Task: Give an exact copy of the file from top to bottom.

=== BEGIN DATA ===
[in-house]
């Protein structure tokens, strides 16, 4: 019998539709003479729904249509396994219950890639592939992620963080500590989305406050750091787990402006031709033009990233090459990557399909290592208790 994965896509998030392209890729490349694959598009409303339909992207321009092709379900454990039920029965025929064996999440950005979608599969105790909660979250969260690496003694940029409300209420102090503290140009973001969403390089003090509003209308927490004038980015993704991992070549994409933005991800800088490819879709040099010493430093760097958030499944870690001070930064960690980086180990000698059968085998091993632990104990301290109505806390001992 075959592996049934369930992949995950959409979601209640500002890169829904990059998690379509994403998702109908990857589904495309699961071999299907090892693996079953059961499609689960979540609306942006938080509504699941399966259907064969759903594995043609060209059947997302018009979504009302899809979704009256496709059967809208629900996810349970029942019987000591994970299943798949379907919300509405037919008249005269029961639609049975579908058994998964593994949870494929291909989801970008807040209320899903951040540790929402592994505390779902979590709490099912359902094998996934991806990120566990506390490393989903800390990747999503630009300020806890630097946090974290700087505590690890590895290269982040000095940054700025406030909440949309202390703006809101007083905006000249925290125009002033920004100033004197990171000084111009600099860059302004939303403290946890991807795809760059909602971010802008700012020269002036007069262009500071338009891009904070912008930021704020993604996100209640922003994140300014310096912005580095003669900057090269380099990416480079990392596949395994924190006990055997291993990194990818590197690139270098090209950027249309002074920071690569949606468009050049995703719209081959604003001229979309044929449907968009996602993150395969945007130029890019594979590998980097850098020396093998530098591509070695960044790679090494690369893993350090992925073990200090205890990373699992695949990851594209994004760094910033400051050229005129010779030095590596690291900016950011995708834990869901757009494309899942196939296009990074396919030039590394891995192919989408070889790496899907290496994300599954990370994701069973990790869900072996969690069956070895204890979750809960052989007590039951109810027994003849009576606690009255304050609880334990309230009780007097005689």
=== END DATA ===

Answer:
[in-house]
């Protein structure tokens, strides 16, 4: 019998539709003479729904249509396994219950890639592939992620963080500590989305406050750091787990402006031709033009990233090459990557399909290592208790 994965896509998030392209890729490349694959598009409303339909992207321009092709379900454990039920029965025929064996999440950005979608599969105790909660979250969260690496003694940029409300209420102090503290140009973001969403390089003090509003209308927490004038980015993704991992070549994409933005991800800088490819879709040099010493430093760097958030499944870690001070930064960690980086180990000698059968085998091993632990104990301290109505806390001992 075959592996049934369930992949995950959409979601209640500002890169829904990059998690379509994403998702109908990857589904495309699961071999299907090892693996079953059961499609689960979540609306942006938080509504699941399966259907064969759903594995043609060209059947997302018009979504009302899809979704009256496709059967809208629900996810349970029942019987000591994970299943798949379907919300509405037919008249005269029961639609049975579908058994998964593994949870494929291909989801970008807040209320899903951040540790929402592994505390779902979590709490099912359902094998996934991806990120566990506390490393989903800390990747999503630009300020806890630097946090974290700087505590690890590895290269982040000095940054700025406030909440949309202390703006809101007083905006000249925290125009002033920004100033004197990171000084111009600099860059302004939303403290946890991807795809760059909602971010802008700012020269002036007069262009500071338009891009904070912008930021704020993604996100209640922003994140300014310096912005580095003669900057090269380099990416480079990392596949395994924190006990055997291993990194990818590197690139270098090209950027249309002074920071690569949606468009050049995703719209081959604003001229979309044929449907968009996602993150395969945007130029890019594979590998980097850098020396093998530098591509070695960044790679090494690369893993350090992925073990200090205890990373699992695949990851594209994004760094910033400051050229005129010779030095590596690291900016950011995708834990869901757009494309899942196939296009990074396919030039590394891995192919989408070889790496899907290496994300599954990370994701069973990790869900072996969690069956070895204890979750809960052989007590039951109810027994003849009576606690009255304050609880334990309230009780007097005689």